By Jim Powers
Here we are again. A bullied kid turns into an angry teen who buys a couple of guns on his 18th birthday and takes out his frustration on children in an elementary school. And with a mid-term election fast approaching, politician’s outrage is raising to a fever pitch. The events are awful. Shouldn’t have happened. Heartbreaking.
Of course, the senseless loss of life is maddening. But, as usual, renewed demand for gun control overwhelms any hope of solving the real problem of disaffection in our society. I’m an old guy. I grew up in a different world. One common denominator though was that the world I grew up in was awash with guns. And, it was a lot easier to buy a gun.
Walk into one of the popular GI Surplus stores in East Texas during the 1960s and you would find barrows scattered around the store stuffed with military surplus rifles from various countries.
In one barrow would be Italian Carcano rifles in 6.5 caliber, in another variations of the British Lee-Enfield in .303 caliber, and on and on. Not locked up behind a counter. I bought both as a teenager, just picked one out of the barrow, plunked down $10 bucks, and walked out the door. Nothing to sign, no background check. I would get home with the gun, hang in on the wall loaded in an open gun rack, without concern.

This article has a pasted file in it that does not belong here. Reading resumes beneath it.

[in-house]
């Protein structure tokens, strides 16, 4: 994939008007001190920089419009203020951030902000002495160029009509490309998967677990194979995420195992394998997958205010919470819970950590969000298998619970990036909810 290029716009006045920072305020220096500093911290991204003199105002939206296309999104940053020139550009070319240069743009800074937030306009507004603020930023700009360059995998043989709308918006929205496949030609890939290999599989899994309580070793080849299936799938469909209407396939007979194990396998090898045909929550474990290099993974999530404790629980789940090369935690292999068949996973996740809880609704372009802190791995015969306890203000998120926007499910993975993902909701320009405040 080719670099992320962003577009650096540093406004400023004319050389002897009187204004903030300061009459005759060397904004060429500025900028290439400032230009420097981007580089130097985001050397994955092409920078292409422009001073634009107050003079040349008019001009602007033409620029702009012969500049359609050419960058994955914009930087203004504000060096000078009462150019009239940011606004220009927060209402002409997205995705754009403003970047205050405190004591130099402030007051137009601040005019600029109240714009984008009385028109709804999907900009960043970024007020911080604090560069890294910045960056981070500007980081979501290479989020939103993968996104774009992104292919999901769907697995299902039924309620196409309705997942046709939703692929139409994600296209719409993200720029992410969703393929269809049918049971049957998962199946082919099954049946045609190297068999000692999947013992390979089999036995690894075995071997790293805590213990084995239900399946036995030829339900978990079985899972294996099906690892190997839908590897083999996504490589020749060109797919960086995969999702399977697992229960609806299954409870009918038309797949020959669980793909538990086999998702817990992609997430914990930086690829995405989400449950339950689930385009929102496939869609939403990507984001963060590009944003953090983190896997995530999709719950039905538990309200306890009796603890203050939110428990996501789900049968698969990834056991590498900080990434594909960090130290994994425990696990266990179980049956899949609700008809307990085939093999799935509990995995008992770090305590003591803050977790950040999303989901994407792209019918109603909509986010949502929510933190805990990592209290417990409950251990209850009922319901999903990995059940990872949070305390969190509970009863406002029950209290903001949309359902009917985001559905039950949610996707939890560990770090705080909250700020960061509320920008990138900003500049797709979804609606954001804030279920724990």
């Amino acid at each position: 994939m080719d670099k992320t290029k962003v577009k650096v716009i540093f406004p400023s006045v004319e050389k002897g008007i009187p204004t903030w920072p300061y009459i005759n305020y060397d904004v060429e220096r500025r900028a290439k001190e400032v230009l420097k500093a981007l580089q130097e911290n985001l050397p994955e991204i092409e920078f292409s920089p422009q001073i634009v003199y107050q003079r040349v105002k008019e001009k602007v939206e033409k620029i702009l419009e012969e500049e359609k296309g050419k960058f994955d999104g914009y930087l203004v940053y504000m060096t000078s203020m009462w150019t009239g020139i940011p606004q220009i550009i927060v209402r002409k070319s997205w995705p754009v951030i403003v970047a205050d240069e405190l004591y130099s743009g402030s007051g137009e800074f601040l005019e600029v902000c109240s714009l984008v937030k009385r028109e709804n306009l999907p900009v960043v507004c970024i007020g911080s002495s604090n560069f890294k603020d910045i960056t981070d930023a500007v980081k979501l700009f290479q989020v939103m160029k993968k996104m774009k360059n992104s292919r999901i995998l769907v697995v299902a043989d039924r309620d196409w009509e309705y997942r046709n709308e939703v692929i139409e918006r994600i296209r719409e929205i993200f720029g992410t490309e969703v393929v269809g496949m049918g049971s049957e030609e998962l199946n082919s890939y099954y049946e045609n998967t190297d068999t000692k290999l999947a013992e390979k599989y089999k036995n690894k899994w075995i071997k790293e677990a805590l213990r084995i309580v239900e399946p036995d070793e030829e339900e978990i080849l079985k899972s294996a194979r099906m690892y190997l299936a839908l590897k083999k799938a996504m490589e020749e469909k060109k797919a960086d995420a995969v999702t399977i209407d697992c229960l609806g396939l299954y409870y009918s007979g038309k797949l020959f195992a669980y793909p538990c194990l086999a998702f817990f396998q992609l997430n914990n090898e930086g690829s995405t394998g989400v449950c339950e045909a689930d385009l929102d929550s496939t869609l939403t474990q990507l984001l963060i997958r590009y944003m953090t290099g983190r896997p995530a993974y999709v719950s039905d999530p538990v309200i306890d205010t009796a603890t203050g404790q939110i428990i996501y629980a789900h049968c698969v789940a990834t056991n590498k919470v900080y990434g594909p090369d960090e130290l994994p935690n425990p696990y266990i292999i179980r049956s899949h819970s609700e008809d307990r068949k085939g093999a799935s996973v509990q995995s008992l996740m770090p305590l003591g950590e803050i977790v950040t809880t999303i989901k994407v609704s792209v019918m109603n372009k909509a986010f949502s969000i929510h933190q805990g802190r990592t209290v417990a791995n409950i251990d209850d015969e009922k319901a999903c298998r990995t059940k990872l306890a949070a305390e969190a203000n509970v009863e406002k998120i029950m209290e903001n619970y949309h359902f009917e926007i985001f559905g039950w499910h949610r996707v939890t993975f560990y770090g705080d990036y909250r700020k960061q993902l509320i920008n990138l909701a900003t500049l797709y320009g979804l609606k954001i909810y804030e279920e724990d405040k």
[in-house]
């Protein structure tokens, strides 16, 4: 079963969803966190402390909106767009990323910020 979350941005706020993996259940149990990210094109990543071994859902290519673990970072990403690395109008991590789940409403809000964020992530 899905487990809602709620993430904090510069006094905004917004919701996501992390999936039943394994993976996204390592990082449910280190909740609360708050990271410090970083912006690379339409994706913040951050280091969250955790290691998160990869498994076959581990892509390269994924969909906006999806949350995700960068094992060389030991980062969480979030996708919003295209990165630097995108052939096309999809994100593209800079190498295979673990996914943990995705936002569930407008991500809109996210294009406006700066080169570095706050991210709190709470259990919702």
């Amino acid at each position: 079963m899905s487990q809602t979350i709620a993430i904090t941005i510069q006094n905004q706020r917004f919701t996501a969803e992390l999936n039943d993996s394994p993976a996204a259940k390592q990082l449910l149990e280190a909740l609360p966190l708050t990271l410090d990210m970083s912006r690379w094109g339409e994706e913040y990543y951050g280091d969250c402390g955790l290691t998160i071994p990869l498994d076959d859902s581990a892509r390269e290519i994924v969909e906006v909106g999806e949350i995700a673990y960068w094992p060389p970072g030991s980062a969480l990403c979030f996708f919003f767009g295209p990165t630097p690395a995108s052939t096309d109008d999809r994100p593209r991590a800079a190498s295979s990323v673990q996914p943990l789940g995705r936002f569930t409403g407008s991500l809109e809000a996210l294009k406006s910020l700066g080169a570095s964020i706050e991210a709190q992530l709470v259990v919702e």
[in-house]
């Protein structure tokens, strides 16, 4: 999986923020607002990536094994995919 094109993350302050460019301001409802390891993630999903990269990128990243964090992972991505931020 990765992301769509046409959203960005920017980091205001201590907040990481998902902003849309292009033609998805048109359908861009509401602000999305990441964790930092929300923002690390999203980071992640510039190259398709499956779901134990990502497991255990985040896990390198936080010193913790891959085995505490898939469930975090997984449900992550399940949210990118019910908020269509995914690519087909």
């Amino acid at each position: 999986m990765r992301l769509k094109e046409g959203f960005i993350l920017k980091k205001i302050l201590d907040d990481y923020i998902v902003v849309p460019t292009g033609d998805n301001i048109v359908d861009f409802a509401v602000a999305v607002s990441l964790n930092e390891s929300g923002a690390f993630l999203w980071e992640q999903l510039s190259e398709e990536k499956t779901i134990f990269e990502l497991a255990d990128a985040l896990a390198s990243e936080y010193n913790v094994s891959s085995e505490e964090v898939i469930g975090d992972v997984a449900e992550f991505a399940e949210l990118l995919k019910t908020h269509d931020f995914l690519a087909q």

If the difference isn’t the availability of guns, which are much harder to legally own these days, it’s hard to blame the guns. But blaming the guns is easier than dealing with the real problems of our society. What are those problems?
One factor in the rise of gun crimes is population. The U.S. population in 1960 was 180 million. It is now 329 million. People are more crowded together, and as the population grows, the number of bad guys grows with it.
Another factor is the difficulty in this country of accessing mental health care. Unless you regularly fantasize about buying a couple of rifles and killing a lot of elementary school children, you understand that your average well-adjusted person isn’t a mass murderer, even if he has access to a hundred guns and thousands of rounds of ammo.
And then there is the Internet and social media, where mental health challenged people are regularly radicalized by constant bombardment with bizarre and dangerous conspiracy theories.
Yeah, I get it. It’s easier to ban gun-shaped objects than solve the social and mental health issues plaguing our country. And it’s a convenient rallying cry for politicians seeking office or re-election. But the gun control debate is only a distraction from solutions to heal our sick society.